As for modernizing this Depression-era dinosaur, are there legislative restraints preventing the LCB from modernizing? If so, you should be railing against those obstacles instead of beating the victim, the LCB. Business-wise, what you are saying does not seem to be grounded in reality.

I can understand Oliver's point. I don't agree with it, but I understand it. Whether he's right or not, however, is immaterial to the situation. While I have a strong feeling that privatization will result in better selection, better hours, cheaper prices, and little negative impact on the state budget, my strong support of privatizing the PLCB is not based on the costs or savings for consumers, taxpayers, or the Commonwealth of Pennsylvania. Those are just side effects of privatization.

I ultimately support privatization for one reason alone: I do not think the government should be involved in a state-run monopoly in the liquor business. That's it. I want the government out of the liquor business. Let them regulate it (though I probably don't agree with the amount of regulation, we can debate that later) but get them out of the sales business and have them stop prohibiting private citizens and companies from engaging in regular commerce.

Arvada PD Gone Wild

Way to go Arvada PD!
ARVADA, Colo. -- Arvada Police are defending the way they handled the arrest of an 11-year-old boy. The Arvada boy was arrested and hauled away in handcuffs from his home for drawing stick figures in school - something his therapist told him to do.
They say "Tim" is being treated for Attention Deficit Disorder and his therapist told him to draw pictures when he got upset, rather than disrupt the class. So that’s what he did.

Last October, he drew stick figures of himself with a gun, pointed at four other stick figures with the words "teachers must die."
The school was aware that the boy was in treatment, determined he was not a threat, notified his parents and sent him back to class. His mother, "Jane" was shocked when Arvada Police showed up at their home later that night.
They put him in a cell, took his mug shot and fingerprinted him. He says he thought he was going to jail and would never be able to go home again.
He's charged with a third degree misdemeanor, interfering with staff and students at an educational facility. The system says it's doing what's in the best interest of the child. But Tim's therapist says handcuffing an 11-year-old and putting him in a cell over something like this is "quite an overreaction" and does much more harm than good.
Source: Arvada Police defend arrest of 11-year-old over drawing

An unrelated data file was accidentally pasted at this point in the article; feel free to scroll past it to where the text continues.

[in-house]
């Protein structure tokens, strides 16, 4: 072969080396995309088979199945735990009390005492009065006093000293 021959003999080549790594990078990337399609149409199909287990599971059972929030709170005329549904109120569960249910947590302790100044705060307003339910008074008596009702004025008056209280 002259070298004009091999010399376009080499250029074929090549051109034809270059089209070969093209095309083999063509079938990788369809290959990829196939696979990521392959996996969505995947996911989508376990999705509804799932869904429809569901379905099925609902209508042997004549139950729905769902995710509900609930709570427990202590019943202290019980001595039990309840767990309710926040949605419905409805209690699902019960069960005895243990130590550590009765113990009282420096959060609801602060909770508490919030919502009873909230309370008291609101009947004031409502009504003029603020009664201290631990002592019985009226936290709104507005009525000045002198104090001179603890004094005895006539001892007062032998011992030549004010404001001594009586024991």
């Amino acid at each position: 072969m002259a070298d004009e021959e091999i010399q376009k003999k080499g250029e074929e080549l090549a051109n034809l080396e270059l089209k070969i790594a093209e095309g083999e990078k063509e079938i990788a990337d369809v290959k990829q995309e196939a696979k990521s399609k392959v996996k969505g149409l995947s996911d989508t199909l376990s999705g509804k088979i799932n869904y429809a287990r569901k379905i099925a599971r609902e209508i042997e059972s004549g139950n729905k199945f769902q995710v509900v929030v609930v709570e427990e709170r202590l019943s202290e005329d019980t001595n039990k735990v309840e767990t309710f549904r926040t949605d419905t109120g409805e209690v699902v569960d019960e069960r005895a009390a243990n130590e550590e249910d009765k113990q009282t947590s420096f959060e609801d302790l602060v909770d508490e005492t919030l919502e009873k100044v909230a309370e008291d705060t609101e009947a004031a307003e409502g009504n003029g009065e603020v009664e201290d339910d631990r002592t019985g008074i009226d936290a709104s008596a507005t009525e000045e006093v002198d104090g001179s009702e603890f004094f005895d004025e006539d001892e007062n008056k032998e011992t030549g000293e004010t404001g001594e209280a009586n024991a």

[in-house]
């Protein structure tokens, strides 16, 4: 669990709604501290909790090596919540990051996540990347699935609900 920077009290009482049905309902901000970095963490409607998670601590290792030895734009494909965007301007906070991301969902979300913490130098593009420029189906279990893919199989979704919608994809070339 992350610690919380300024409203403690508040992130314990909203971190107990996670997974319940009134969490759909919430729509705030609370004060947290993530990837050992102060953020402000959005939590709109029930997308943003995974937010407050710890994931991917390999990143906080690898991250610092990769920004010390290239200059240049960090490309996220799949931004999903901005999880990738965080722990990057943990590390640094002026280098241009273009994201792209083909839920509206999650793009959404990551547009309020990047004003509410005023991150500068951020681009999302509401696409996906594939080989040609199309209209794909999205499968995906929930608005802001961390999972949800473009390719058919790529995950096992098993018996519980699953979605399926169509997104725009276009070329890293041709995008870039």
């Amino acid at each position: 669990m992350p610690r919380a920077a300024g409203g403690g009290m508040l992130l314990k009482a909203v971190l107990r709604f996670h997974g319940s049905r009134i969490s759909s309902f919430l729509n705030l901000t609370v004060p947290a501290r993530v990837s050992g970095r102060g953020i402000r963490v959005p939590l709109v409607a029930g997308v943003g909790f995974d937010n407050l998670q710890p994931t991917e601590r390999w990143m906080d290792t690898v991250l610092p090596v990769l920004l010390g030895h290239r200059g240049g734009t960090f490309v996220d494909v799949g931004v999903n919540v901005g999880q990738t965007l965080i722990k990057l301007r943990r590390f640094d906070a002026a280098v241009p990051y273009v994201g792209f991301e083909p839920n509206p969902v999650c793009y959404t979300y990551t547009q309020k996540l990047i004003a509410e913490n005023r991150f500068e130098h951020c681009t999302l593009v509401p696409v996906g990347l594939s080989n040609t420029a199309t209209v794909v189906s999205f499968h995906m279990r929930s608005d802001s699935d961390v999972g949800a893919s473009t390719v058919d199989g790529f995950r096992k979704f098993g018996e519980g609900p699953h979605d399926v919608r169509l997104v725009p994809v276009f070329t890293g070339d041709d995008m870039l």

(h/t to the Geek Warrior)

According to the video of the news report, not only did they arrest the kid at his home, they tossed him in a holding cell, wouldn't give him dinner, and then shipped him via ambulance to a mental health hospital where he was evaluated for THREE DAYS before the shrinks admitted he posed no threat.

Now, some people (including one of the commenters on the KDVR facebook page) my make the argument that "if they hadn't arrested the kid and he had come back and shot the teachers, we'd be blaming the cops instead." Well, some may do that, but not me. I'd be blaming the parents first and the school second - the people who actually knew the kid and had determined he wasn't a threat.

Unfortunately, we now have a kid who was already seeing a therapist who will probably have even more distrust of authority in general and cops specifically. And, even better, he probably won't trust his therapists anymore considering that he was arrested for following their instructions.

More Like Zero Intelligence

Another "Zero Tolerance" occurrence. Just as stupid as all the others.

Lunchbox mix-up leads to charges for Sanford teen
Ashley Smithwick, 17, of Sanford, was suspended from Southern Lee High School in October after school personnel found a small paring knife in her lunchbox.
The lunchbox really belonged to Joe Smithwick [her father], who packs a paring knife to slice his apple. He and his daughter have matching lunchboxes.
This month, Ashley Smithwick, a soccer player who takes college-level courses, was charged with misdemeanor possession of a weapon on school grounds. She is no longer allowed to set foot on campus.
"When the principals conduct their investigations, what typically is fleshed out is the true intent," [Lee County Superintendent Jeff Moss] told the newspaper. "Bottom line is we want to ensure every child feels safe on our campus."

Ashley Smithwick is completing her coursework online through Central Carolina Community College. She said she worries the case will affect her college prospects.

"When you have a criminal record no school's going to look at you," she said. "I have a pretty nice talent. I'm good at playing soccer and that talent is just wasted now."

Jeff Moss, you are an absolute moron. Imbecile isn't too harsh. Do you honestly think kids will feel safe if they can get in trouble for something like this? Grabbing the wrong lunchbox and having a pairing knife inside?